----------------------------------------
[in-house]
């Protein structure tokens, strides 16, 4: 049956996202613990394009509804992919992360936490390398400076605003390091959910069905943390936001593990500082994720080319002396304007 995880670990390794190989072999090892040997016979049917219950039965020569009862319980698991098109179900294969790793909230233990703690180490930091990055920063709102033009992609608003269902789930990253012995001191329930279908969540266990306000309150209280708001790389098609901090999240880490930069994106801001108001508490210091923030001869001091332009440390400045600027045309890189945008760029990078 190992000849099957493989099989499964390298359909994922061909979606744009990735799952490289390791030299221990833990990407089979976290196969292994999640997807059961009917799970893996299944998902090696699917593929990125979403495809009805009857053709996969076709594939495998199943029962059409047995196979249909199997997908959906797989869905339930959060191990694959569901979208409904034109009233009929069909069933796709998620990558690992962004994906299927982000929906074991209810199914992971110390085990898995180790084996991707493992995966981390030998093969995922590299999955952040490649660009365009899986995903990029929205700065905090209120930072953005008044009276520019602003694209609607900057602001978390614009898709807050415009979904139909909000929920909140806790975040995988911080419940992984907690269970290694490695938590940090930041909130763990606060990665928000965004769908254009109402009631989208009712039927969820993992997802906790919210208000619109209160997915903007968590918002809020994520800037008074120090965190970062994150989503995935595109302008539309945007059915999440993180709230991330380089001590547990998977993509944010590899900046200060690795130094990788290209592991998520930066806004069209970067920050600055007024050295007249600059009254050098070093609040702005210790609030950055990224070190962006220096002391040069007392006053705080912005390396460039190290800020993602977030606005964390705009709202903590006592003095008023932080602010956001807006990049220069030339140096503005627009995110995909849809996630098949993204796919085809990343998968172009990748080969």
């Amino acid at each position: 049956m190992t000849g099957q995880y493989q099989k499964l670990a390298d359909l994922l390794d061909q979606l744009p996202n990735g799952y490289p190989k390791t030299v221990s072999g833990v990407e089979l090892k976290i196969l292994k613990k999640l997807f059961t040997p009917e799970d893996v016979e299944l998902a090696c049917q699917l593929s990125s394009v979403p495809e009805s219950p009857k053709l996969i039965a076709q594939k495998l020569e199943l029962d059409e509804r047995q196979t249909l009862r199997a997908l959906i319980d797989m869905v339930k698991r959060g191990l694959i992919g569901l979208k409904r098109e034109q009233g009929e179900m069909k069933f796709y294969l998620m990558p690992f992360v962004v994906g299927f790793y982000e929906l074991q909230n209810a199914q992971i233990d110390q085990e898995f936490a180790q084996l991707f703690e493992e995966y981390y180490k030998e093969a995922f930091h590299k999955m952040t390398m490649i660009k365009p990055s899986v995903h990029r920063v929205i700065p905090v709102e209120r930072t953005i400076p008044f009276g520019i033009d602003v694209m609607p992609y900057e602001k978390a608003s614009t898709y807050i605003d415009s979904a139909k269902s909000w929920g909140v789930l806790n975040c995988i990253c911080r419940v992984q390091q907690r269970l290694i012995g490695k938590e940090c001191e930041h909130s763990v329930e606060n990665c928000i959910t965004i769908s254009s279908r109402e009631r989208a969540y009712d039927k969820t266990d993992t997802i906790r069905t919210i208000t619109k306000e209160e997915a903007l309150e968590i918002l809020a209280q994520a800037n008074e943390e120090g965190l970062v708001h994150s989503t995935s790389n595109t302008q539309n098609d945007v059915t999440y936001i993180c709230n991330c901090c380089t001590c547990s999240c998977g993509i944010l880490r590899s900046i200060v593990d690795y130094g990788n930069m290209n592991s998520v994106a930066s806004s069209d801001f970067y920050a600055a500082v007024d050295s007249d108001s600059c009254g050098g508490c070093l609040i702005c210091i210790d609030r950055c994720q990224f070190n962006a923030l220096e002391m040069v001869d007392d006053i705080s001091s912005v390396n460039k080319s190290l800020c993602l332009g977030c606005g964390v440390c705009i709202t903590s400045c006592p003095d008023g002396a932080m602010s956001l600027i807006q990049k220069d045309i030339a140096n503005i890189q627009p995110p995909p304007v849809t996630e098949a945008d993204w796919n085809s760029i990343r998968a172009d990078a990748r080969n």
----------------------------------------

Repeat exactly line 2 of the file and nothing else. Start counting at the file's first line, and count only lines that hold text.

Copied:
């Protein structure tokens, strides 16, 4: 049956996202613990394009509804992919992360936490390398400076605003390091959910069905943390936001593990500082994720080319002396304007 995880670990390794190989072999090892040997016979049917219950039965020569009862319980698991098109179900294969790793909230233990703690180490930091990055920063709102033009992609608003269902789930990253012995001191329930279908969540266990306000309150209280708001790389098609901090999240880490930069994106801001108001508490210091923030001869001091332009440390400045600027045309890189945008760029990078 190992000849099957493989099989499964390298359909994922061909979606744009990735799952490289390791030299221990833990990407089979976290196969292994999640997807059961009917799970893996299944998902090696699917593929990125979403495809009805009857053709996969076709594939495998199943029962059409047995196979249909199997997908959906797989869905339930959060191990694959569901979208409904034109009233009929069909069933796709998620990558690992962004994906299927982000929906074991209810199914992971110390085990898995180790084996991707493992995966981390030998093969995922590299999955952040490649660009365009899986995903990029929205700065905090209120930072953005008044009276520019602003694209609607900057602001978390614009898709807050415009979904139909909000929920909140806790975040995988911080419940992984907690269970290694490695938590940090930041909130763990606060990665928000965004769908254009109402009631989208009712039927969820993992997802906790919210208000619109209160997915903007968590918002809020994520800037008074120090965190970062994150989503995935595109302008539309945007059915999440993180709230991330380089001590547990998977993509944010590899900046200060690795130094990788290209592991998520930066806004069209970067920050600055007024050295007249600059009254050098070093609040702005210790609030950055990224070190962006220096002391040069007392006053705080912005390396460039190290800020993602977030606005964390705009709202903590006592003095008023932080602010956001807006990049220069030339140096503005627009995110995909849809996630098949993204796919085809990343998968172009990748080969």